Esbjörn was born in 1964 and died in 2008 in a tragic accident. When he was young jazz was not an obvious part of the times for him. But rapprochement knows no boundaries. Rock, pop, jazz and funk fuse together, giving a form of expression in which the differences are outweighed by the similarities. He was an unusual pianist, with his playfulness and unpredictability, but he was an even more unusual accompanist.
There are many explanations to the fact that the piano became his instrument. One of them is that his mother played very much and very skillfully when he was young; he used to lie under the piano listening to music by Chopin and other composers of the 19th century. His interest in jazz was awakened in the upper secondary school. There were many gramophone records in the home of his childhood, His father had records by Duke Ellington, Benny Goodman and Charlie Parker and his uncle, Gunnar Svensson, was one of Sweden’s finest pianists for half a century. When Esbjörn got a tape with the boogie-woogie pianist Albert Ammons on one side and pianist Bengt Hallberg on the other, he just “froze” over what he heard, but said Esbjörn “I didn’t know how to make it out for my own part. But there was a secret that I wished to conquer, I heard the sensitivity in the chords and the sound of the music.”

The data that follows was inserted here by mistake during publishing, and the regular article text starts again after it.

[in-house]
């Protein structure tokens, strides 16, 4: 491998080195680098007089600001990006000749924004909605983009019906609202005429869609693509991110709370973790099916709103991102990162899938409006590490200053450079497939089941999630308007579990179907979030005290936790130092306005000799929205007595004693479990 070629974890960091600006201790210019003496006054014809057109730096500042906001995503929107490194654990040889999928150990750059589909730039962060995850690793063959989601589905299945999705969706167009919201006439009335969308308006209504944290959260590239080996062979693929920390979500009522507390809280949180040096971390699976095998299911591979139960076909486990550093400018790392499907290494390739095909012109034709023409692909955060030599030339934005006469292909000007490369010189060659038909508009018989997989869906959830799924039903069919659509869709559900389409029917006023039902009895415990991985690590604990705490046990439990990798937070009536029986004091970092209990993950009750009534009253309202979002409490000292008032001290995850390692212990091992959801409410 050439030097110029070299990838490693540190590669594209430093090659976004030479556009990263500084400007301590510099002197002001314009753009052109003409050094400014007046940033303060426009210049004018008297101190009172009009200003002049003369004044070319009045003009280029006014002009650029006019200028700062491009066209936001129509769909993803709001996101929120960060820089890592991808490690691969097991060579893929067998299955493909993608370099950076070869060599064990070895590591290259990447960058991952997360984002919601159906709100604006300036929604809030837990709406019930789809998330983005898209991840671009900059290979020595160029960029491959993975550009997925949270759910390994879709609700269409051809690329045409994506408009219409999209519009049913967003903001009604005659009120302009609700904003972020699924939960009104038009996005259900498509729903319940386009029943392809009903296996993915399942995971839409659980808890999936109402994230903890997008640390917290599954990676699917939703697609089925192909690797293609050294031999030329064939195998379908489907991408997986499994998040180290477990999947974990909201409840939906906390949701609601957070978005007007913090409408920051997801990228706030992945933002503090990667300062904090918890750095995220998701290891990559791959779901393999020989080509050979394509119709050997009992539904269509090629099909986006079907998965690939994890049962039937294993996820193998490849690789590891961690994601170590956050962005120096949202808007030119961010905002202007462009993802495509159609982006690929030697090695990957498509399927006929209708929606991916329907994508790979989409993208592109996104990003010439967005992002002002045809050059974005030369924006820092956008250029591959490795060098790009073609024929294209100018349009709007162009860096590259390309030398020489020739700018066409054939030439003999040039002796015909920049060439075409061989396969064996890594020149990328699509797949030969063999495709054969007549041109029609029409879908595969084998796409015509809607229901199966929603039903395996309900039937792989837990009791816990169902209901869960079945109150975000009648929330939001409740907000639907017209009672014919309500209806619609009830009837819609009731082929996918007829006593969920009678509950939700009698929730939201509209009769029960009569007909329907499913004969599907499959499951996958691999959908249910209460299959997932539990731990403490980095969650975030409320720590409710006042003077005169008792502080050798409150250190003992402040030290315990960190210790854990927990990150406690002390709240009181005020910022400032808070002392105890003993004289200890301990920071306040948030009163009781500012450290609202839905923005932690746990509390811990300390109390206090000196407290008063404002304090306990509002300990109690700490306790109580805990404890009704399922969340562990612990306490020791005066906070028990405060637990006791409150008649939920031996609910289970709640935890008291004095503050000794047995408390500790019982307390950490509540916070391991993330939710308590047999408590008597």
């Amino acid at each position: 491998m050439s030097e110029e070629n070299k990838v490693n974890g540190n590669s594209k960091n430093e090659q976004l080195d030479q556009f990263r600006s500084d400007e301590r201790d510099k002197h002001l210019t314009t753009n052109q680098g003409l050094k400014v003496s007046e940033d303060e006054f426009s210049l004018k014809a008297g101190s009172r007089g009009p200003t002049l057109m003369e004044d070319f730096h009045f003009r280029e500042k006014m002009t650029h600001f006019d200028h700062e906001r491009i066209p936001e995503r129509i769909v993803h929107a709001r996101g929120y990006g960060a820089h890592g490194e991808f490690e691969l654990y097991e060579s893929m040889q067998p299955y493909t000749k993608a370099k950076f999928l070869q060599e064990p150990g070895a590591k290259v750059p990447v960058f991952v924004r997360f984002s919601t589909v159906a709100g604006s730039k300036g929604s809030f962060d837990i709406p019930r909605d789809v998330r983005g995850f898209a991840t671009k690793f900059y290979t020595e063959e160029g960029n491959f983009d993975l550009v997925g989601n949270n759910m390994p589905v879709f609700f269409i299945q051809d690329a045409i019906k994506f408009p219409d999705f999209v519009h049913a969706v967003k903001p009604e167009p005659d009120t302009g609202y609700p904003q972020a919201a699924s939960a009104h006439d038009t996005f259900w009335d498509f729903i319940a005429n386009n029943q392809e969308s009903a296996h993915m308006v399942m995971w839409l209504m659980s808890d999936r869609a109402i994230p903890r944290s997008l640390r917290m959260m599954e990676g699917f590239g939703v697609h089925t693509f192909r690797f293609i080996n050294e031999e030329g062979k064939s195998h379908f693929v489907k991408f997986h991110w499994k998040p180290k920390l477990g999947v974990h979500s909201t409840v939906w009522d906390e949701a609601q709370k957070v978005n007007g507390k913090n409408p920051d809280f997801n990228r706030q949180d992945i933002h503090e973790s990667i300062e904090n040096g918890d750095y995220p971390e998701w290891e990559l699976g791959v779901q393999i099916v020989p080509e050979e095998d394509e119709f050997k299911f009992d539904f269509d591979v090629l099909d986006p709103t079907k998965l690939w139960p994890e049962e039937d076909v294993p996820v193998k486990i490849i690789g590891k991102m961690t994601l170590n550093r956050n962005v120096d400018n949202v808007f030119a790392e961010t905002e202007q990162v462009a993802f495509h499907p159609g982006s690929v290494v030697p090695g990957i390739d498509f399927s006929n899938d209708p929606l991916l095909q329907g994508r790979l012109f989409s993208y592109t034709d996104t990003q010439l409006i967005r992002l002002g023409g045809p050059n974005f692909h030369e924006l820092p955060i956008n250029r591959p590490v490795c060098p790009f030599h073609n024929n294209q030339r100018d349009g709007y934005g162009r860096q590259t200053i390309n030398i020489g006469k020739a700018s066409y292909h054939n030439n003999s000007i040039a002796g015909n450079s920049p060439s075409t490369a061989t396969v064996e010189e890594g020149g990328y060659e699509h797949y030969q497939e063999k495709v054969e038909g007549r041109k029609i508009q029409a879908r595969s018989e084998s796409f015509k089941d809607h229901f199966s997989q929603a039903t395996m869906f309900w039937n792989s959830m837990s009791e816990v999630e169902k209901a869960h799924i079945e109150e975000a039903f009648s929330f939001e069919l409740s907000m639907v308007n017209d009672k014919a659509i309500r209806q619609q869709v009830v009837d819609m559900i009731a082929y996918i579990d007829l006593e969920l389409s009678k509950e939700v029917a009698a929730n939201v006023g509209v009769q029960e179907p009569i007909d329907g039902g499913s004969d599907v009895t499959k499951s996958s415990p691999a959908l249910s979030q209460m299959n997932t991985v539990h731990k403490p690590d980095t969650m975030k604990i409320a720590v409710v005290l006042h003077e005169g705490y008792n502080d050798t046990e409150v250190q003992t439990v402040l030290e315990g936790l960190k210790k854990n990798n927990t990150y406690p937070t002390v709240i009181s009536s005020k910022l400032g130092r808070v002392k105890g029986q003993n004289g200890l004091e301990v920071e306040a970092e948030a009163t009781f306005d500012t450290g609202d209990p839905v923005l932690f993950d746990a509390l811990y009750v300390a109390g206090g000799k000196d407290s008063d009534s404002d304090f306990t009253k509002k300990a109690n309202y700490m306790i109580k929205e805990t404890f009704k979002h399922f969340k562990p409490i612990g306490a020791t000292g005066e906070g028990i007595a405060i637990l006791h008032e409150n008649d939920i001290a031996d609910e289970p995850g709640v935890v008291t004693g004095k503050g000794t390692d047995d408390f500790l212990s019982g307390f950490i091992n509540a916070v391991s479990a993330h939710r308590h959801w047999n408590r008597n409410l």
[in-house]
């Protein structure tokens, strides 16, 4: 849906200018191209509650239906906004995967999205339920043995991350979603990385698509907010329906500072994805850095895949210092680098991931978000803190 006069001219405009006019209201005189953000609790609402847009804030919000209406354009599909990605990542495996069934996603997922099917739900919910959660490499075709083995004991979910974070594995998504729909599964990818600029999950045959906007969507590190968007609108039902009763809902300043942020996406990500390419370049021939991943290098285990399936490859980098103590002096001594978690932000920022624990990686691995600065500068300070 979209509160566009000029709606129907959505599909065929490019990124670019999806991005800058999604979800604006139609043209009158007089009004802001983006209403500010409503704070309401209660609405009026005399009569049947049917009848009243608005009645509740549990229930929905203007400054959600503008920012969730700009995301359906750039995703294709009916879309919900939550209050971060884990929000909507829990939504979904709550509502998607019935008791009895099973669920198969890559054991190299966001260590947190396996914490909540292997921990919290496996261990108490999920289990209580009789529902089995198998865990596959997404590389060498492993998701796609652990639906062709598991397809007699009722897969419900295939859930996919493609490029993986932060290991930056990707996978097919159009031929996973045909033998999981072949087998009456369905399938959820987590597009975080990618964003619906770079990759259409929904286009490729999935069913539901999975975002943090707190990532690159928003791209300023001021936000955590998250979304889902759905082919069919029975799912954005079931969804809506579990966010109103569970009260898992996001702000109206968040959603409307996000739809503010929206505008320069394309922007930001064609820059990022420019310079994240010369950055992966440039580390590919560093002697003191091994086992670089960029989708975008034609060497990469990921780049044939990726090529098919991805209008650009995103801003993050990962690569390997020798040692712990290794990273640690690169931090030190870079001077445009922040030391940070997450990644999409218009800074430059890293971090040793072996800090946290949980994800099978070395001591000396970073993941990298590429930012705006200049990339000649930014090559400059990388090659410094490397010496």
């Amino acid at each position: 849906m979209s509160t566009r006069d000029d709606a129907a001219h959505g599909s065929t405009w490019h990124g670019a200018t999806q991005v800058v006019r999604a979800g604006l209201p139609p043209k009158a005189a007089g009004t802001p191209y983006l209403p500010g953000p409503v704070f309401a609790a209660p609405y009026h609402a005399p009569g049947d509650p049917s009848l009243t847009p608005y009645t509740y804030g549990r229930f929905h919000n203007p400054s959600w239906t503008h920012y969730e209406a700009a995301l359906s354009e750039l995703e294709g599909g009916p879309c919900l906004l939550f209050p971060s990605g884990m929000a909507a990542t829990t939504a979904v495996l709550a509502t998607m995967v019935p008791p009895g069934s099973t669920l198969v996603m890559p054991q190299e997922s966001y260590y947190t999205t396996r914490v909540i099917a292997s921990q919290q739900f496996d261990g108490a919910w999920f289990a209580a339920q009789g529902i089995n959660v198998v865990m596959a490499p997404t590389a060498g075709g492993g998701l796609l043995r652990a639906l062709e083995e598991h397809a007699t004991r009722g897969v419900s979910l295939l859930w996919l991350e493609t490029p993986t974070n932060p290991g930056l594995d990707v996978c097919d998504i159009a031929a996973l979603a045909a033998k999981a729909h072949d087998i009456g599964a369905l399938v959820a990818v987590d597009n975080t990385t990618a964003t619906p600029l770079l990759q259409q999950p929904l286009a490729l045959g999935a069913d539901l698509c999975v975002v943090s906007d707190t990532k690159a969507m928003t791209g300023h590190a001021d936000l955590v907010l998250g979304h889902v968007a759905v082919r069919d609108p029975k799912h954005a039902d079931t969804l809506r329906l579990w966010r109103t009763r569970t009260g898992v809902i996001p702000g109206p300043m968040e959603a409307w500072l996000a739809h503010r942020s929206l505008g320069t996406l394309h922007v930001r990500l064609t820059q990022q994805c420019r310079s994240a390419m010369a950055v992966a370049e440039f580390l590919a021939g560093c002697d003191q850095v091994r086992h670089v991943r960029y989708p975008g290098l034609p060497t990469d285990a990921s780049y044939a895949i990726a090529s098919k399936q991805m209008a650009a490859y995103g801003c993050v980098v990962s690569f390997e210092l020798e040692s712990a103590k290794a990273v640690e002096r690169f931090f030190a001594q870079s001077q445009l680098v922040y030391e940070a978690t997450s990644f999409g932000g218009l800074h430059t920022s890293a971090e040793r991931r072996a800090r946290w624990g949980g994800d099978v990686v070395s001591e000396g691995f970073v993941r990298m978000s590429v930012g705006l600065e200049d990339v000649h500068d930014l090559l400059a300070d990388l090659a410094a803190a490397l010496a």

In the beginning there were no teachers who shared his increasing interest in jazz. It was later in the upper secondary school in Västerås that Esbjörn had a Polish teacher who made him write compositions and play in a varied way in different styles and tempi. “For the first time I had to work with music and simply had duties. That was stimulating. Being a self-taught pianist I haven’t had any traditional teachers. But ever since the time lying under my mother’s piano I have been curious of the instrument and its possibilities to create sounds.”
A recording that inspired and encoutaged Esbjörn to improvise was Keith Jarret’s first solo-LP for ECM, “Facing you”. Another that he heard much later and to which he had a lasting love is “Now he sings now he sobs” with Chick Korea, Miroslav Vitous and Roy Haynes.
Once having established himself on the Swedish Jazz scene, Esbjörn left it to work with a handful of artists belonging to the Swedish pop elite. “But after a few years I understood that improvised music is where I belong”. But the knowledge he gained from working in the pop field is still with him.
In 1995 Esbjörn was voted “Swedish Jazz Artist of the Year”.
Compilation: Charles Gavatin
Translation: Dave Castle
Photo: Charles Gavatin ©
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